Zoom has become part of our everyday vocabulary during the lockdown.

The videoconferencing tool was already used in offices. But Zoom became ubiquitous as schools shut down and education moved online. And social interactions like Zoom happy hours are now commonplace.

Not surprisingly, Zoom Information Systems (Nasdaq: ZM) became one of the best performers in the stock market. The stock soared as much as 615% since the beginning of the year.

However, ZM sold off earlier this week after an analyst questioned the stock’s valuation. Morgan Stanley is “beginning to lean more cautious as valuation prices perfection.”

Valuation is measured with tools like the price-to-earnings (P/E) ratio. Value stocks often have P/E ratios below 20. Even after the sell-off, ZM has a P/E ratio of more than 190. Morgan Stanley seems to believe a P/E ratio of 140 is more appropriate for the stock.

Most analysts agree that ZM is overvalued. The chart below shows that analysts’ target prices for the stock (the black line) have consistently been below the share price (the gold line).

ZM’s Stock Price Consistently Beats Analyst Targets

Zoom stock

Source: Standard & Poor’s

While ZM is likely to decline, the speed of that decline is among the most important economic indicators to watch.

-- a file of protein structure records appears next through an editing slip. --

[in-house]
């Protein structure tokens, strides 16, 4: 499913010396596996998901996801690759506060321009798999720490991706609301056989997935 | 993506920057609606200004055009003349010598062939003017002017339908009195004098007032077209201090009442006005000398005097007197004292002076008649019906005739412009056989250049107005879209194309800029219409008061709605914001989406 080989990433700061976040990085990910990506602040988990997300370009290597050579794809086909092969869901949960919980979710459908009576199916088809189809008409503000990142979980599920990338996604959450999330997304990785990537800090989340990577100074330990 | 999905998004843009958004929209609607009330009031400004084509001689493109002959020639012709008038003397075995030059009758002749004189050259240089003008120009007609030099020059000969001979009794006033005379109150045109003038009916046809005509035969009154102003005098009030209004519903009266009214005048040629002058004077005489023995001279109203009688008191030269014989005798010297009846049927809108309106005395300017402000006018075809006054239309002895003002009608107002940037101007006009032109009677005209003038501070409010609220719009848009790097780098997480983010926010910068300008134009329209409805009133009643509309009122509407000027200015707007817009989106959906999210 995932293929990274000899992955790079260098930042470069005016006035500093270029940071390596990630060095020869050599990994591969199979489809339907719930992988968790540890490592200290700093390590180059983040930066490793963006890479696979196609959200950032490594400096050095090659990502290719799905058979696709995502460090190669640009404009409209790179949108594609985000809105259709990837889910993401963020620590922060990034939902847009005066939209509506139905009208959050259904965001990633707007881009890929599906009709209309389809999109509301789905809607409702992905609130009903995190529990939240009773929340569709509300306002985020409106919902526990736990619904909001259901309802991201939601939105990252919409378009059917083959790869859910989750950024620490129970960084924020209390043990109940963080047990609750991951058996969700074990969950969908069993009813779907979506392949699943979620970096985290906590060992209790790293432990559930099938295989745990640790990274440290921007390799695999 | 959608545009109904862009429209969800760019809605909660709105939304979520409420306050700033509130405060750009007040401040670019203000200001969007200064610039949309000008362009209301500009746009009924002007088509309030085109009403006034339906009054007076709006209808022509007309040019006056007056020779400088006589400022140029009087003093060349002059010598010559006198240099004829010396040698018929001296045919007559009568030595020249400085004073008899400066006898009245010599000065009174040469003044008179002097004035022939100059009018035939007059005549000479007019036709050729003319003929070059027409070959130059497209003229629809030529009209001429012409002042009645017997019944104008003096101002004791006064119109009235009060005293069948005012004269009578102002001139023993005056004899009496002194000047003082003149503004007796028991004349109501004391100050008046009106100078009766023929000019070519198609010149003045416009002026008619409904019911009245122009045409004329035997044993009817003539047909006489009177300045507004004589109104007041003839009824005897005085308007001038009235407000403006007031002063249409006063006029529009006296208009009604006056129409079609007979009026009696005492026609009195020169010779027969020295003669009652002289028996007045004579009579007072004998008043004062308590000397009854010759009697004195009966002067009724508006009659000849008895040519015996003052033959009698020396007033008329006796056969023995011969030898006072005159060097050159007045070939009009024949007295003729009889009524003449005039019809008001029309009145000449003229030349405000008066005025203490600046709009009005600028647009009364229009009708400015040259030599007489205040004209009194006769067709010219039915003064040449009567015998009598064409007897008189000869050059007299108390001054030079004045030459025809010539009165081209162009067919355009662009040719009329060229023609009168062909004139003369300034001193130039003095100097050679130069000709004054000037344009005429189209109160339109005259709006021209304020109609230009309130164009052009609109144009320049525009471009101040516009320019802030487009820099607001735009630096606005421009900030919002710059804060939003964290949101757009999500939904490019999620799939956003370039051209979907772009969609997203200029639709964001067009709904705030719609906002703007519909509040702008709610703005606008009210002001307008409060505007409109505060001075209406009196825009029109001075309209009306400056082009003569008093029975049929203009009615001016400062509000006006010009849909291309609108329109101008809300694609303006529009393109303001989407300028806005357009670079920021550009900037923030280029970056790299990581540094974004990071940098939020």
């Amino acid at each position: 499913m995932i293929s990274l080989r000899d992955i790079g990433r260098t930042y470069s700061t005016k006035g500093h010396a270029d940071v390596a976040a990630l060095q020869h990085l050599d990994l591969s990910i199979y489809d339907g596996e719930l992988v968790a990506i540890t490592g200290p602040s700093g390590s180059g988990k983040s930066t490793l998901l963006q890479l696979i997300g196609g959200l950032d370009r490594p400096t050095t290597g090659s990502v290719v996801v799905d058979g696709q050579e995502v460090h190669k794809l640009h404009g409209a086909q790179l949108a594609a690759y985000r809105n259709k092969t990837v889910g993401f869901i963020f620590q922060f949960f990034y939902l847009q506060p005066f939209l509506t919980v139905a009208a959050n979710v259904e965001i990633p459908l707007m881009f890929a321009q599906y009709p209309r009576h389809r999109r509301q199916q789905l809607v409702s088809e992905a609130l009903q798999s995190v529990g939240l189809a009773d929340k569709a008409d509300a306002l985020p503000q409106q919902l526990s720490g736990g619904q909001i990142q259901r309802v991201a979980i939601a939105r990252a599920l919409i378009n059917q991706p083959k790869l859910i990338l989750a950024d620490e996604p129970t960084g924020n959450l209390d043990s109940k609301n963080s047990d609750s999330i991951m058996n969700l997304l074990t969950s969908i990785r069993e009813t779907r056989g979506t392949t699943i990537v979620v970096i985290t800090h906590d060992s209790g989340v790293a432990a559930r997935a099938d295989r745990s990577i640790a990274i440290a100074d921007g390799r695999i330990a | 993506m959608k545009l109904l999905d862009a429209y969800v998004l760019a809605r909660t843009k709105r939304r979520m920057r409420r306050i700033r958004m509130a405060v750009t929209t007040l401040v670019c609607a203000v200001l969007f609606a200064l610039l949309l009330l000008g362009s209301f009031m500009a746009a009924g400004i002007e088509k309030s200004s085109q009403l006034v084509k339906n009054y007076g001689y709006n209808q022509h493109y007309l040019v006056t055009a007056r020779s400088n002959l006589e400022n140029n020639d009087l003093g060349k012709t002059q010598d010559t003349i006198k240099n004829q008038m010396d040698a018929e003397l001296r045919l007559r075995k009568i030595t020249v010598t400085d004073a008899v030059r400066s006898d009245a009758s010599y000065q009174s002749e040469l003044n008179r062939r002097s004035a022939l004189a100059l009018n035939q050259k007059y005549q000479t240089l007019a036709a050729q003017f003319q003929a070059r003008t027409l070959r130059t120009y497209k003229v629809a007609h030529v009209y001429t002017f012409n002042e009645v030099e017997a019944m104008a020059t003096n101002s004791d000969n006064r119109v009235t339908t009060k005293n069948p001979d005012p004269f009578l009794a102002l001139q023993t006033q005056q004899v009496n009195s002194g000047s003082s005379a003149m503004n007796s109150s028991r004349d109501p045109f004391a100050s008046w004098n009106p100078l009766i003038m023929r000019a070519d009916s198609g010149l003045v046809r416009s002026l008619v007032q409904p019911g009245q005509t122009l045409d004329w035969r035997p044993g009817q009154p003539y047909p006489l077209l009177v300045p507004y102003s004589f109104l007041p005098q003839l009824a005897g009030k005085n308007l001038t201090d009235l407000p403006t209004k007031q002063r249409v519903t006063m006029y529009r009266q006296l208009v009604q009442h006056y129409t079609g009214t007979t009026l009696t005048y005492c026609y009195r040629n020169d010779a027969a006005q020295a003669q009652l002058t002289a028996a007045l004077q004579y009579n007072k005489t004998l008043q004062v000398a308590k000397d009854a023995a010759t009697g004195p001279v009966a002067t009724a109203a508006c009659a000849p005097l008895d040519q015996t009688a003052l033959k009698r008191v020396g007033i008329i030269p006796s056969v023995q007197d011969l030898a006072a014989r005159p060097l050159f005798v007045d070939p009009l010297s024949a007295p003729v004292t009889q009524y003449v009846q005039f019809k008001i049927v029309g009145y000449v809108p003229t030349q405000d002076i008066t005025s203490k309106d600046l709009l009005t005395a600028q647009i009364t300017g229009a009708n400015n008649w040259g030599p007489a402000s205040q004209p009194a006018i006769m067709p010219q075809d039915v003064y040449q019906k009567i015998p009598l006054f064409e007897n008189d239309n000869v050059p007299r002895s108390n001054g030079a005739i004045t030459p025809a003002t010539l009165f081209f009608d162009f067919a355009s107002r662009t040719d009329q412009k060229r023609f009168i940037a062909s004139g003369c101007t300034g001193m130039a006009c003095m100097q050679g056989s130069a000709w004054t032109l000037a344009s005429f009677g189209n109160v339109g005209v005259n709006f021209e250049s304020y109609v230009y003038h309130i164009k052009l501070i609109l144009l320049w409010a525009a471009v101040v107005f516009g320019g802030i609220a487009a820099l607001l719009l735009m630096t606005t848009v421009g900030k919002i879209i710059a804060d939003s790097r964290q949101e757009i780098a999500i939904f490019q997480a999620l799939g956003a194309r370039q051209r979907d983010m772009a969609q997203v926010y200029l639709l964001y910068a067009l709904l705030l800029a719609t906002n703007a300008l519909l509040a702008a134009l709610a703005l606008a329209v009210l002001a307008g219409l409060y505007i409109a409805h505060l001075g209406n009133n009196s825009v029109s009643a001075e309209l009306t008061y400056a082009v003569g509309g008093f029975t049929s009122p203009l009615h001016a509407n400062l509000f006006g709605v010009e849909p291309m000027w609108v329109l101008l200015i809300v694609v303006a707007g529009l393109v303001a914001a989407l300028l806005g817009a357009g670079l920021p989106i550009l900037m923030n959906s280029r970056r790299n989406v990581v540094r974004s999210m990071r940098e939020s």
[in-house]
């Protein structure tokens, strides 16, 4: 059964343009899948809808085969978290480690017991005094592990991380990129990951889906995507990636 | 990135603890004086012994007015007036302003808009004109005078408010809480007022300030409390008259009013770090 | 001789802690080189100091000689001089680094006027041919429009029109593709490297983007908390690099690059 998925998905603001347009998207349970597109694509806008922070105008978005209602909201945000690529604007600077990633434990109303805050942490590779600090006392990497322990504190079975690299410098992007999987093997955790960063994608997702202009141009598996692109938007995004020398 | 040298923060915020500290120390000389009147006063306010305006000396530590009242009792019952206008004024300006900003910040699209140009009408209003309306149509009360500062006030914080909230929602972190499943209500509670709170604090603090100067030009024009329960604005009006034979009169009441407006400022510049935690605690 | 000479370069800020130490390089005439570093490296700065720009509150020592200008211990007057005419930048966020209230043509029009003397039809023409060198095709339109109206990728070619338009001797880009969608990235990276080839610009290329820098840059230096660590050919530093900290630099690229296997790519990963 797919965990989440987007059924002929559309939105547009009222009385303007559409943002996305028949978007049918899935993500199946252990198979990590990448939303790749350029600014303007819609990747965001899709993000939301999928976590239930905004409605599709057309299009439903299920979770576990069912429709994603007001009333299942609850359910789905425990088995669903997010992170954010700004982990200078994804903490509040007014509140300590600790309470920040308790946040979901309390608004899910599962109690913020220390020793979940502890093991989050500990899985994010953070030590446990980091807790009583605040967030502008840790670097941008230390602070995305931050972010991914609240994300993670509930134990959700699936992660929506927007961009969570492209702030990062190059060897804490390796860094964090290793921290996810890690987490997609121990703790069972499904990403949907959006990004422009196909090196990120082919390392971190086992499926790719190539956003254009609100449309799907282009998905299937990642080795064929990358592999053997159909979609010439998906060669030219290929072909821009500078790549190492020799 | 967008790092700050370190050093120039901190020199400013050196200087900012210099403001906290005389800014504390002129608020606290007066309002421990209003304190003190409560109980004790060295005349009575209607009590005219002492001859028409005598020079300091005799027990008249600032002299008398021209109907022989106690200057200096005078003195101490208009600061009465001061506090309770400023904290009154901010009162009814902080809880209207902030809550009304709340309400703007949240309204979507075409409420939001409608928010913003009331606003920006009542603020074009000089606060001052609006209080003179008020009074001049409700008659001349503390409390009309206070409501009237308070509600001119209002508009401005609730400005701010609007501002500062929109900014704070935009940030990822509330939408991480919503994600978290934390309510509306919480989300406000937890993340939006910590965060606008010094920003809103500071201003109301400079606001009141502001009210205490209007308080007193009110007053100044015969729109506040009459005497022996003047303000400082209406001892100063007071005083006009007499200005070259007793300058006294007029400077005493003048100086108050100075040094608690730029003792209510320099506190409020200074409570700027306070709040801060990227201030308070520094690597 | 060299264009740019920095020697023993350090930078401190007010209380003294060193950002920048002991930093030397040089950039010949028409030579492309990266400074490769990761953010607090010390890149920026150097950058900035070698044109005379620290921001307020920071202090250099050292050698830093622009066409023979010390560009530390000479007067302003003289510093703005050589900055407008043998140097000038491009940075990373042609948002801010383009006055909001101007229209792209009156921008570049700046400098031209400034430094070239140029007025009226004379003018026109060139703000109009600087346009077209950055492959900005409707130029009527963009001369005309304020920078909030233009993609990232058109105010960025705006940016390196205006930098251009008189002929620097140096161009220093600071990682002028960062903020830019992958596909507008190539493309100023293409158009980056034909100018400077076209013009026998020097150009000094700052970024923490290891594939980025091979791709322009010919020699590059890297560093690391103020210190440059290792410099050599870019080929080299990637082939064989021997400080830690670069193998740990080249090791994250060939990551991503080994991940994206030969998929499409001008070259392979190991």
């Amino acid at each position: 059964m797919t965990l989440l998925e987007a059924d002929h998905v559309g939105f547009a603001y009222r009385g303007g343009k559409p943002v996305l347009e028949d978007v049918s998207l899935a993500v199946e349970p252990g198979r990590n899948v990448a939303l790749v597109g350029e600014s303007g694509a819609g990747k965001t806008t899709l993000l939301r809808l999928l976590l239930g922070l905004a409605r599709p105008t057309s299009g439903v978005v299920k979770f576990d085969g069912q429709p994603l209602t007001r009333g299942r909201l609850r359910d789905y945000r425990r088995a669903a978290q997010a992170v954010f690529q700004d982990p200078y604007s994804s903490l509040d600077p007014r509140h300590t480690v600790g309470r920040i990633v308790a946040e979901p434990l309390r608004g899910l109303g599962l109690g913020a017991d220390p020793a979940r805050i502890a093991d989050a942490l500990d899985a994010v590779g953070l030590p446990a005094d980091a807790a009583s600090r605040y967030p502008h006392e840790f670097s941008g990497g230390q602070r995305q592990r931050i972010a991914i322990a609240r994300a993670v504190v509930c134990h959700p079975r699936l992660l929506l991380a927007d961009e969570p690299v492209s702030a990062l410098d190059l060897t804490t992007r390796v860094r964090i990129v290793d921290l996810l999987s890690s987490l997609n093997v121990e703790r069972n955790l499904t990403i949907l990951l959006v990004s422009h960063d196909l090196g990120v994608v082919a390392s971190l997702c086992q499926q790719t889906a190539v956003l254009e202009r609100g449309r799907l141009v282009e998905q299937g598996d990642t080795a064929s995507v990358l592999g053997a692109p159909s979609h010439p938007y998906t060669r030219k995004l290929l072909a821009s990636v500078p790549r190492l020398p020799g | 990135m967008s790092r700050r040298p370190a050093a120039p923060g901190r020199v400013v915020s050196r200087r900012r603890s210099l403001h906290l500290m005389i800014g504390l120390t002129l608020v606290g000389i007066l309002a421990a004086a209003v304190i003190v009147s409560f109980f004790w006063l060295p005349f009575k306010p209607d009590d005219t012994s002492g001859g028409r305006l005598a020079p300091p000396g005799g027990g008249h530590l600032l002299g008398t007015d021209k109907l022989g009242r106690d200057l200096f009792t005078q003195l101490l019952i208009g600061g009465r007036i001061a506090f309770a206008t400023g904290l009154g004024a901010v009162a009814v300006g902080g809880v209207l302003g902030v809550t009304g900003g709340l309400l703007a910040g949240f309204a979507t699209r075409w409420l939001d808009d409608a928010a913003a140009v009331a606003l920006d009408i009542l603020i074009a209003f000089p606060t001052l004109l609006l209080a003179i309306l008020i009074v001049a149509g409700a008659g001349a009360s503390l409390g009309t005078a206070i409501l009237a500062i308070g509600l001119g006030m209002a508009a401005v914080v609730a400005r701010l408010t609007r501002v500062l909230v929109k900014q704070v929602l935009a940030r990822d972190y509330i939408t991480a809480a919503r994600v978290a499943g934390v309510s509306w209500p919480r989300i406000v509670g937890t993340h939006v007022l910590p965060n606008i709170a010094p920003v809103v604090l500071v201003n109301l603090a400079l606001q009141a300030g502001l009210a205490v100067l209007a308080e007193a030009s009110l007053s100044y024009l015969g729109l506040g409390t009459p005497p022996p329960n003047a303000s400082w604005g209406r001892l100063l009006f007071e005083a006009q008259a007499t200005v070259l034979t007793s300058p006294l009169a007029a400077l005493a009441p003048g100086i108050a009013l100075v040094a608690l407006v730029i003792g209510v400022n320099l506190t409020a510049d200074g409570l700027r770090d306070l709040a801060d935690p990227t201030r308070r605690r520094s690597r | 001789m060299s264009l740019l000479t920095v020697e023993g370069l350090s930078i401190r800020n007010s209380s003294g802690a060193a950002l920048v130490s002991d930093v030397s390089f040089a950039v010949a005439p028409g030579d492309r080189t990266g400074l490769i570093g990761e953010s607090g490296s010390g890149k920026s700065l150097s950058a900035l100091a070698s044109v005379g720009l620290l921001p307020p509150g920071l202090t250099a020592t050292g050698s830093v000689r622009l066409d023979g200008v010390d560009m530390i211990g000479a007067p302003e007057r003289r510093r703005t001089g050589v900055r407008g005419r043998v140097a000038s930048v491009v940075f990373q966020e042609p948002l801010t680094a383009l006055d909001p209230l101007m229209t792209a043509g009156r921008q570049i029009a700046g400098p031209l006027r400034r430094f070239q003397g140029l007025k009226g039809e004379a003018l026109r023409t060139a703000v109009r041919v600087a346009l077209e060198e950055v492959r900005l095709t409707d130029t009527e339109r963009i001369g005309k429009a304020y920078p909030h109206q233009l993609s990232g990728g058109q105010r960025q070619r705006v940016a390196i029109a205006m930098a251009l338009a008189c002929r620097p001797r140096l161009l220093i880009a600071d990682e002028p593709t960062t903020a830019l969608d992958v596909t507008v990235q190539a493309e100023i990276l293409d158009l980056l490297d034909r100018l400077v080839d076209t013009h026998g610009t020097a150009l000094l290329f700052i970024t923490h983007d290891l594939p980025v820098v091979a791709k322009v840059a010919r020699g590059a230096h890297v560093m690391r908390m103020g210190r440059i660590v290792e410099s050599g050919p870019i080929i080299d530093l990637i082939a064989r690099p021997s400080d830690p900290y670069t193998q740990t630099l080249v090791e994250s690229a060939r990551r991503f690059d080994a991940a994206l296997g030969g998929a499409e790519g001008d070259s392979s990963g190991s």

Zoom Stock May Signal a Return to Normalcy

As Zoom became popular, offices became less popular.

Stocks of companies associated with leasing office space declined. Boston Properties, Inc. (NYSE: BXP) is the largest publicly traded developer and owner of Class A office properties in the United States. Shares of BXP dropped more than 50% during the coronavirus crash in March and remain well below from their February high.

Comparing the performance of ZM and BXP provides insight into the economy. The chart below shows the ratio.

ZM-to-BXP: The Shift From Office Space to Online

Zoom stock BXP

Source: Optuma

When the relative strength line in the chart above is rising, Zoom conferences are more popular than office spaces. A reversal in this ratio will signal a return to normalcy.

For now, there is no sign that the economy is on track to recovery. When that changes, Zoom’s stock will let us know.

Michael Carr is a Chartered Market Technician for Banyan Hill Publishing and the Editor of One TradePeak Velocity Trader and Precision Profits. He teaches technical analysis and quantitative technical analysis at New York Institute of Finance. Mr. Carr is also the former editor of the CMT Association newsletter, Technically Speaking.

Follow him on Twitter @MichaelCarrGuru.